In this study, 241 GBM cases [according to the fourth edition WHO Classification of CNS, [Supplementary Table 1]] from The Cancer Genome Atlas (TCGA) were collected. Cases with complete data on survival, treatment, and MGMT promoter methylation status were included in the analysis of OS and progression-free survival (PFS) based on the MGMT promoter methylation status. Similarly, GBM cases from the TCGA and Chinese Glioma Genome Atlas (CGGA) were collected. Cases with complete data on survival, treatment, mRNA expression, and MGMT promoter methylation status were screened. In the TCGA and CGGA cohorts, Inclusion criteria were MGMT unmethylation, prior TMZ chemotherapy, and complete survival follow-up data. 45 and 77 patients were eligible for subsequent analysis, respectively. The gene expression data and clinicopathological information of patients with GBM in TCGA and CGGA can be obtained from the TCGA (https://xena.ucsc.edu) and CGGA (http://www.cgga.org.cn) data portals, respectively. Because the data were obtained from TCGA and CGGA, approval for our study by the ethics committee was not necessary.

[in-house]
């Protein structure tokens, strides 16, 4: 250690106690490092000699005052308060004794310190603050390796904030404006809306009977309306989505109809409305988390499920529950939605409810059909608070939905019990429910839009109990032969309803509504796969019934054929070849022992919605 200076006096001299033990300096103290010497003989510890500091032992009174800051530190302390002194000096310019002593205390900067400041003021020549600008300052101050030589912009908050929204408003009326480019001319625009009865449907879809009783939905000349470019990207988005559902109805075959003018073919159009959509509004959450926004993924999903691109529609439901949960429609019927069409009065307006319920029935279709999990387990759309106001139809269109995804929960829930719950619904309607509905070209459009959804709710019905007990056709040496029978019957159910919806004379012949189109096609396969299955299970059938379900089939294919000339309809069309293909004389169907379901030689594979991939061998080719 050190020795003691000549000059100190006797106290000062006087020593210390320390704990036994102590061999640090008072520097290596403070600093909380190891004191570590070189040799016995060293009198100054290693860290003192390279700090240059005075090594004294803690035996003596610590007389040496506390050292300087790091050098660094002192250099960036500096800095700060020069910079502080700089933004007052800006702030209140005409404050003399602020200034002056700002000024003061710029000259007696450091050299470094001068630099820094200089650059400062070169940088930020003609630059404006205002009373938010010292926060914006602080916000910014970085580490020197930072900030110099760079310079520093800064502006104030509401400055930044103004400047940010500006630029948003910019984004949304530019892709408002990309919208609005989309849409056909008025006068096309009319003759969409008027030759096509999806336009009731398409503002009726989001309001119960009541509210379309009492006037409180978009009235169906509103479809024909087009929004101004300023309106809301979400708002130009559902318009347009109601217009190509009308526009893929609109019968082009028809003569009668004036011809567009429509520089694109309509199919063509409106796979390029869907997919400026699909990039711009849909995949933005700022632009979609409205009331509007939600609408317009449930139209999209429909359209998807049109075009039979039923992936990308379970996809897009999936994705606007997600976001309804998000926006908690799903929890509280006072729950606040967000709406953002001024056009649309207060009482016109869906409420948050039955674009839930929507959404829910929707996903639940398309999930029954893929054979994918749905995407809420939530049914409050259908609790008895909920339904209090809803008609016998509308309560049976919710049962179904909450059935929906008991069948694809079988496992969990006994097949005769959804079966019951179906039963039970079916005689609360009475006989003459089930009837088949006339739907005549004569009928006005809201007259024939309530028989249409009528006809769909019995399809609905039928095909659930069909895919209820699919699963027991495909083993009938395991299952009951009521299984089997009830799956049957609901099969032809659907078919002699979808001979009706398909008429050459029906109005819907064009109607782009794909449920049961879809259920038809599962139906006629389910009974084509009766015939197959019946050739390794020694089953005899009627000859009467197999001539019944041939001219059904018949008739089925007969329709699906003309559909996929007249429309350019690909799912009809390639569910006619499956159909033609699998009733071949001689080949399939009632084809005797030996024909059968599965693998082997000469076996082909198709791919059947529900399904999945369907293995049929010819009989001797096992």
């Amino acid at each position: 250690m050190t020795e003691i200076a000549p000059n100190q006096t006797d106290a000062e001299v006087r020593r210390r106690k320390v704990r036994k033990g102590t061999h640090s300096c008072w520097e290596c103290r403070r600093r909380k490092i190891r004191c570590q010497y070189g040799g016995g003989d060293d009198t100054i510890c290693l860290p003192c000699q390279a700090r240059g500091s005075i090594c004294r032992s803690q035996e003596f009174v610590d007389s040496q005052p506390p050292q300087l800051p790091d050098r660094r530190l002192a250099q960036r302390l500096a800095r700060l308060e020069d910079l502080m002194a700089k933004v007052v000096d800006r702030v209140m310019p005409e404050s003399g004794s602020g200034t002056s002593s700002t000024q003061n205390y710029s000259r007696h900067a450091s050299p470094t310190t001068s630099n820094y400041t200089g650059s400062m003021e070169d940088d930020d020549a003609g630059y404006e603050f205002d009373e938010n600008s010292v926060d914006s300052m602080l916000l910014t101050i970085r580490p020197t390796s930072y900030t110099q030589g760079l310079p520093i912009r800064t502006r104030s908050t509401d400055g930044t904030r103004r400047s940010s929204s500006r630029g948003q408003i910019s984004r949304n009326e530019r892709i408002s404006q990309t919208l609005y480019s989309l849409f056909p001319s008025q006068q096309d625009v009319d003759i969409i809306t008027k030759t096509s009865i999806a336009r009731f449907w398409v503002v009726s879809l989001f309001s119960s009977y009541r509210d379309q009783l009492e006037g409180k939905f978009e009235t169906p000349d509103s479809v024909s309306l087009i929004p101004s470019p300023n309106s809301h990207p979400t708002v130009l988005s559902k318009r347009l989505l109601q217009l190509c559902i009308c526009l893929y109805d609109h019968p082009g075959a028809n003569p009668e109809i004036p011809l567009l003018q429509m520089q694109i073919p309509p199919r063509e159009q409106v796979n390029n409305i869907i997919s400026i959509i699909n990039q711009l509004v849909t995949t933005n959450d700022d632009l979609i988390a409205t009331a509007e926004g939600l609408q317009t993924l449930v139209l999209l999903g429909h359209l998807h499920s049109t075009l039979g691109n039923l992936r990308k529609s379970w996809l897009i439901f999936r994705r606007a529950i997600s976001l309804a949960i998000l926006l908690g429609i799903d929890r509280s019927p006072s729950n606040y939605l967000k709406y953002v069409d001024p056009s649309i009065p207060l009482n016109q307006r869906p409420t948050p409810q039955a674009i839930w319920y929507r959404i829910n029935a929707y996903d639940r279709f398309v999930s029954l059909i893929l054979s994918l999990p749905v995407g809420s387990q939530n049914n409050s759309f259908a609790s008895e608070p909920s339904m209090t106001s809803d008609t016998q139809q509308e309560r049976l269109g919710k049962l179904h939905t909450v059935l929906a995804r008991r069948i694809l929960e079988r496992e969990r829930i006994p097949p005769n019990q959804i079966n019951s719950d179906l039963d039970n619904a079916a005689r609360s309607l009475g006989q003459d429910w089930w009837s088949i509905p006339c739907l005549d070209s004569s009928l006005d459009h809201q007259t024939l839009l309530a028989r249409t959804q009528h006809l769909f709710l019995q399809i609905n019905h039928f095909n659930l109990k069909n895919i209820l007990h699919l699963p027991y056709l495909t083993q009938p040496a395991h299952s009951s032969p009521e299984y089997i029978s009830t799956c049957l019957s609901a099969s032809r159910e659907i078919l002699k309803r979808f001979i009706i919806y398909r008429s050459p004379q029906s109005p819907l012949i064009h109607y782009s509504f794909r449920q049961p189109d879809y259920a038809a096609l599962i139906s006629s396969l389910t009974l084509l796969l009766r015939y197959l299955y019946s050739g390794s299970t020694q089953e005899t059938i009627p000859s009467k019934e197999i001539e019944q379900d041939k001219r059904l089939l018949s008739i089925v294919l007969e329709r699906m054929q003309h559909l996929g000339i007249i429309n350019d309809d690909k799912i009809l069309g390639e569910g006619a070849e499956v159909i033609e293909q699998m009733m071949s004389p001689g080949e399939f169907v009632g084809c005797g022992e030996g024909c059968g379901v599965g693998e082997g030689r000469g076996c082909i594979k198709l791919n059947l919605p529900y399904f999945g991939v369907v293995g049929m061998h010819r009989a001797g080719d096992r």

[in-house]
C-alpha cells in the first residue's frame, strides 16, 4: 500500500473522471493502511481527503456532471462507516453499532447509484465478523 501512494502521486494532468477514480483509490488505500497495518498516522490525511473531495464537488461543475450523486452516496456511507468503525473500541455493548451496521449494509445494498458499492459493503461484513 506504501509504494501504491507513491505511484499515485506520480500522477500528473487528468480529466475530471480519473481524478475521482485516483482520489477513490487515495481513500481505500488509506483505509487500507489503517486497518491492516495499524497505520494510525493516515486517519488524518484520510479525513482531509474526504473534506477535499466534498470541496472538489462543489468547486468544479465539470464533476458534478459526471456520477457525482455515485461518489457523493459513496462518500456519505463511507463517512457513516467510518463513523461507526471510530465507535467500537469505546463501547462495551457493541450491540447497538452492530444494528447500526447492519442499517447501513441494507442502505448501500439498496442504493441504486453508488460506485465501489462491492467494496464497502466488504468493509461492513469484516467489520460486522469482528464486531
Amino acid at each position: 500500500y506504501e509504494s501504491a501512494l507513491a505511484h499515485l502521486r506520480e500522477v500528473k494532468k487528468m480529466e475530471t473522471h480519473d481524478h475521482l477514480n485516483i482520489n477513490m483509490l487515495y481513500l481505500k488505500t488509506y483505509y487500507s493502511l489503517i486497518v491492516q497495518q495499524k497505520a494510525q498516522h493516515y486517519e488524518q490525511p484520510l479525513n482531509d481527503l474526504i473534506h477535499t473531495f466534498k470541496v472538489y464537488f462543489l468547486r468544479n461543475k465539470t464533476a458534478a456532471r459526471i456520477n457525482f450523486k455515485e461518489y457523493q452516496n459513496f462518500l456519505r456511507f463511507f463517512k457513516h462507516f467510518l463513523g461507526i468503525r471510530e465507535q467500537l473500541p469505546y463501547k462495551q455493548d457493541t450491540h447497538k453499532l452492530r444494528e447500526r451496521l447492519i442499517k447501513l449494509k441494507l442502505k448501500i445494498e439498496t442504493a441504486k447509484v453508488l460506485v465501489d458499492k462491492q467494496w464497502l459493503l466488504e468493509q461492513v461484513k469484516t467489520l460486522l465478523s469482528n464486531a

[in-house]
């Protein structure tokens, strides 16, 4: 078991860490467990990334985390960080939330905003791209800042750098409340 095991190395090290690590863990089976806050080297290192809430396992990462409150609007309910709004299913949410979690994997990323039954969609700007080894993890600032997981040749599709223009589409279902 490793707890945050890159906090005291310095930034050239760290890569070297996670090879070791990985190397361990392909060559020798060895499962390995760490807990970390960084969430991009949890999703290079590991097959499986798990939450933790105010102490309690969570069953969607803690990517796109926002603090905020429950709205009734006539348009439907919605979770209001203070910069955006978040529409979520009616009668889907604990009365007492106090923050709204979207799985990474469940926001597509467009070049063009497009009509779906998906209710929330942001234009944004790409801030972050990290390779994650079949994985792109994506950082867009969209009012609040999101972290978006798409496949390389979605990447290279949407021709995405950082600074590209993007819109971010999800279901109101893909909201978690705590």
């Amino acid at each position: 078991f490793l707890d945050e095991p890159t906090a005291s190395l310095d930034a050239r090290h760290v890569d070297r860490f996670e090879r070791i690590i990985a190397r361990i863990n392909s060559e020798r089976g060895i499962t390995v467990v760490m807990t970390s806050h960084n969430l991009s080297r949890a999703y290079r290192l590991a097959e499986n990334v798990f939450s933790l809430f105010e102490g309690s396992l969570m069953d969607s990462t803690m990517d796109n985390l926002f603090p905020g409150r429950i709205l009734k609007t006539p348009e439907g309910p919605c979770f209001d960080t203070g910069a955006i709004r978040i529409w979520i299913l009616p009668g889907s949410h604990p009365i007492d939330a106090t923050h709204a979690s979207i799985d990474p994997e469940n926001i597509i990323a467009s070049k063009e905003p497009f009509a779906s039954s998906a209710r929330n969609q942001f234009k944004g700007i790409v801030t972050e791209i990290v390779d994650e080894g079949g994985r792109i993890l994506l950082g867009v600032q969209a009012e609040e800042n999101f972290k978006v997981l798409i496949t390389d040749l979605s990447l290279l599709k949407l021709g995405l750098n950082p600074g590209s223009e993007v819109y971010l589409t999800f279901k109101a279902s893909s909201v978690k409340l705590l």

DNA damage response-related genes

Genes related to DDR were determined according to previous studies.[17] There are 113 channels divided into eight categories, namely BER, FA, HRR, MMR, NER, NHEJ, TLS, and CPF [[Supplementary Table 2] for specific genes].



Establishment of a prognostic model